In this biblical scene Christ breaks bread to bless it and give it to his dining partners at Emmaus on the third day after his Resurrection. Jan Cossiers depicted the two companions of Christ at the moment when Christ’s divinity is revealed to them. The man at the far right throws up his hands in surprise, while the man in the center points in a gesture of identification. The cockle shells, crossed staffs, medal, and tall hat of the man at right designate him as a pilgrim to the shrine of Santiago de Compostela, the most important and popular pilgrimage site in Europe from the 9th to the 17th centuries. The anachronistic inclusion of a pilgrim in a biblical scene suggests that Cossiers made the painting for a particular patron, such as a church or confraternity associated with the saint. Cossiers was a follower of the Antwerp painter Pieter Paul Rubens, and the monumental sculptural figures and warm coloring of this scene reveal his influence. Here Cossiers contrasted the ruddy, dirtied hands and faces of the diners and serving woman with Christ’s untouched complexion. ca. 1650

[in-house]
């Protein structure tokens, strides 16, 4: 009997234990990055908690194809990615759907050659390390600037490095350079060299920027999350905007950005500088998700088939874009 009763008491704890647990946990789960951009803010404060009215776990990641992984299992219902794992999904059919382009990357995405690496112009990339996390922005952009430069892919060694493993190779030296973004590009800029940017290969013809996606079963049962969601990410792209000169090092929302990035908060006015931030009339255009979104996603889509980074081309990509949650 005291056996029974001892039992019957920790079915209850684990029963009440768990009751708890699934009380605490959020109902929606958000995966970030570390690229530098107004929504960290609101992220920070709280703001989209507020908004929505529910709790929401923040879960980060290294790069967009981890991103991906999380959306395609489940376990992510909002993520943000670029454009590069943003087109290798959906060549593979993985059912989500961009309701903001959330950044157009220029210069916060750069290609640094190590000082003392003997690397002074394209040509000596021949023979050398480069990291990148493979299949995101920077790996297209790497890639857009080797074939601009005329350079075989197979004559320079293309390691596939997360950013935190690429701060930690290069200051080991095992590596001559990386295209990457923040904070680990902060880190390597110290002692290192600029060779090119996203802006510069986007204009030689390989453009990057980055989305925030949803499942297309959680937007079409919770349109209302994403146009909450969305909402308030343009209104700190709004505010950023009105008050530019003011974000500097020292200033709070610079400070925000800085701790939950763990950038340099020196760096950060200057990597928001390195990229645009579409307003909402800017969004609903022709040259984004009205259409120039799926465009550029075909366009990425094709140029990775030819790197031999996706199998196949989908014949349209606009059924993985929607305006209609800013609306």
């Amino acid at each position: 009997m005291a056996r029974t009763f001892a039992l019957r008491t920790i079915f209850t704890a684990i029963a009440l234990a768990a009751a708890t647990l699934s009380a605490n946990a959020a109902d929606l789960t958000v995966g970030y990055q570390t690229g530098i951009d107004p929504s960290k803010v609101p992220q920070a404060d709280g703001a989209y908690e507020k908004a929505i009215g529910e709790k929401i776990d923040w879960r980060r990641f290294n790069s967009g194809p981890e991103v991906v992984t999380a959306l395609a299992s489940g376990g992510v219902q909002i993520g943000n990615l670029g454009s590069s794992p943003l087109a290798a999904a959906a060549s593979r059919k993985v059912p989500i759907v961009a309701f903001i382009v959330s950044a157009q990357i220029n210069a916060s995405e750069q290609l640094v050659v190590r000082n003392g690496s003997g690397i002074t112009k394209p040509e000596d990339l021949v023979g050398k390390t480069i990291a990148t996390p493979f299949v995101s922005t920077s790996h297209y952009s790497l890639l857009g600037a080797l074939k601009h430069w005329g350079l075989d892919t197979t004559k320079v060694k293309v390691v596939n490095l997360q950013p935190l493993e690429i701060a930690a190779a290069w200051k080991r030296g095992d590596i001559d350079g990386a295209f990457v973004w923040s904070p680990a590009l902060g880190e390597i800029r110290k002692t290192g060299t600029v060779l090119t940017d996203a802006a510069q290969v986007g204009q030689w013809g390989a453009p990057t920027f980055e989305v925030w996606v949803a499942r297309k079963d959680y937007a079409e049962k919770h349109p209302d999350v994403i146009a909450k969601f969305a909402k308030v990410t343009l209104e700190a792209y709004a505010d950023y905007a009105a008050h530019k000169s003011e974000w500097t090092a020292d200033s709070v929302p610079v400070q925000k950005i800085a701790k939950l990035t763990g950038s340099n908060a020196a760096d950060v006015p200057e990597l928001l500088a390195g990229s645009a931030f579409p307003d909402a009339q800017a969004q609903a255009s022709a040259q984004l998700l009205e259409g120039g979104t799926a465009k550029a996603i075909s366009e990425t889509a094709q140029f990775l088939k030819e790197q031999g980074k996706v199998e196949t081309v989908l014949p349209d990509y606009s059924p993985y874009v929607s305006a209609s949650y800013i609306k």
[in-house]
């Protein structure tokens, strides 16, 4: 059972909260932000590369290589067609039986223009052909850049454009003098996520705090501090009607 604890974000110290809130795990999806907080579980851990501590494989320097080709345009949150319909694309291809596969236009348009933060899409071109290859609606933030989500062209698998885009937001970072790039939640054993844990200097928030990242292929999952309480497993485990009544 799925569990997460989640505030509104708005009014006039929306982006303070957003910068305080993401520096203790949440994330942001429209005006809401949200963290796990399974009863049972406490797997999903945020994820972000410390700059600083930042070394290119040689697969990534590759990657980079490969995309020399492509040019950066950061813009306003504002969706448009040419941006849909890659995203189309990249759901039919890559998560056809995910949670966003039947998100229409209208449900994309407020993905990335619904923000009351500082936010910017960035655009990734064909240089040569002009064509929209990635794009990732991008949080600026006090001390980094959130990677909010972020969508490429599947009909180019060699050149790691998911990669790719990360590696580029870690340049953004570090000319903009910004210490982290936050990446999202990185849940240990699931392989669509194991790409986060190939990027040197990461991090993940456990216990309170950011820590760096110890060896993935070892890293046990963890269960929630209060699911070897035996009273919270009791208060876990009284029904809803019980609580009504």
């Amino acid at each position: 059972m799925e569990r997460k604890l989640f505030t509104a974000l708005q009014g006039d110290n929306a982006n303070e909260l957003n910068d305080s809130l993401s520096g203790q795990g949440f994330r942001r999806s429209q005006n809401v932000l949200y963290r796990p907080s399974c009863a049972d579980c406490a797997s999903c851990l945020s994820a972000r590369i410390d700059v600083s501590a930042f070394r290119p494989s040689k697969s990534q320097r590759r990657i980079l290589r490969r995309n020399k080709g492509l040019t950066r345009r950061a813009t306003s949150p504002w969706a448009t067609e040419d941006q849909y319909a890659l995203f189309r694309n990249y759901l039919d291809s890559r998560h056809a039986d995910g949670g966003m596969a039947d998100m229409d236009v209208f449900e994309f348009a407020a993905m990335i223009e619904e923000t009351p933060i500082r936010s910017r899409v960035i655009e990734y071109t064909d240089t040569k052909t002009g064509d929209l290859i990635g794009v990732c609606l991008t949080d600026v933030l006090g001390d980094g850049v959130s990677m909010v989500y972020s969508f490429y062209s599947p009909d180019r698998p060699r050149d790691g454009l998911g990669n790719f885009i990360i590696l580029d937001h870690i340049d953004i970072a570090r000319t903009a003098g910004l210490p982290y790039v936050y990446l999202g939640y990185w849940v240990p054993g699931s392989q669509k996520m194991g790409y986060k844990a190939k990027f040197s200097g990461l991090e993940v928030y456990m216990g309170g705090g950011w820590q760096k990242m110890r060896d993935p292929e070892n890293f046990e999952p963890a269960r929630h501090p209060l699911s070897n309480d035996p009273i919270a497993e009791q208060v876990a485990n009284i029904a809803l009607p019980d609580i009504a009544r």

Providence, Rhode Island
Rhode Island School of Design Museum; Christ; Christianity
RISD Museum; Rovan, Butch; and Ballard, Horace, "The Supper at Emmaus" (2014). Channel. 9.